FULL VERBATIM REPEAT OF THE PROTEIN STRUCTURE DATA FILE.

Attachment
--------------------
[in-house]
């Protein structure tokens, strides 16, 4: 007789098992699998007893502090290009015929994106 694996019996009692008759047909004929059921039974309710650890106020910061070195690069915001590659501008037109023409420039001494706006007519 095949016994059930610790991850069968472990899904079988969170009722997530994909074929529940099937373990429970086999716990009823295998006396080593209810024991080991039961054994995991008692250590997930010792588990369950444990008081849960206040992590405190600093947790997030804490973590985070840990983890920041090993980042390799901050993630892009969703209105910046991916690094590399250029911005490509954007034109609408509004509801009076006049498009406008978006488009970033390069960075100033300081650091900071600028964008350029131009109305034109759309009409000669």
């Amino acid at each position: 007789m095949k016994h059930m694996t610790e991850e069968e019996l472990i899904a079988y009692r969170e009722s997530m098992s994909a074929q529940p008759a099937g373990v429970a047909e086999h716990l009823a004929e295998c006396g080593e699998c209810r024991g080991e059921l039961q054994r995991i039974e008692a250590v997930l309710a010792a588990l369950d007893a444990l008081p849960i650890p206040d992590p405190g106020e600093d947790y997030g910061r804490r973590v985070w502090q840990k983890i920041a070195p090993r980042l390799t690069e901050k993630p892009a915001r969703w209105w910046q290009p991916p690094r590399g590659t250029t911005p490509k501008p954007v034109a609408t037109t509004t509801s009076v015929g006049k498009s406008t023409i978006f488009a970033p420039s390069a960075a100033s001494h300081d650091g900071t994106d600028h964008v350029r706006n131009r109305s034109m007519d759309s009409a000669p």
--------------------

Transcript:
[in-house]
């Protein structure tokens, strides 16, 4: 007789098992699998007893502090290009015929994106 694996019996009692008759047909004929059921039974309710650890106020910061070195690069915001590659501008037109023409420039001494706006007519 095949016994059930610790991850069968472990899904079988969170009722997530994909074929529940099937373990429970086999716990009823295998006396080593209810024991080991039961054994995991008692250590997930010792588990369950444990008081849960206040992590405190600093947790997030804490973590985070840990983890920041090993980042390799901050993630892009969703209105910046991916690094590399250029911005490509954007034109609408509004509801009076006049498009406008978006488009970033390069960075100033300081650091900071600028964008350029131009109305034109759309009409000669």
């Amino acid at each position: 007789m095949k016994h059930m694996t610790e991850e069968e019996l472990i899904a079988y009692r969170e009722s997530m098992s994909a074929q529940p008759a099937g373990v429970a047909e086999h716990l009823a004929e295998c006396g080593e699998c209810r024991g080991e059921l039961q054994r995991i039974e008692a250590v997930l309710a010792a588990l369950d007893a444990l008081p849960i650890p206040d992590p405190g106020e600093d947790y997030g910061r804490r973590v985070w502090q840990k983890i920041a070195p090993r980042l390799t690069e901050k993630p892009a915001r969703w209105w910046q290009p991916p690094r590399g590659t250029t911005p490509k501008p954007v034109a609408t037109t509004t509801s009076v015929g006049k498009s406008t023409i978006f488009a970033p420039s390069a960075a100033s001494h300081d650091g900071t994106d600028h964008v350029r706006n131009r109305s034109m007519d759309s009409a000669p």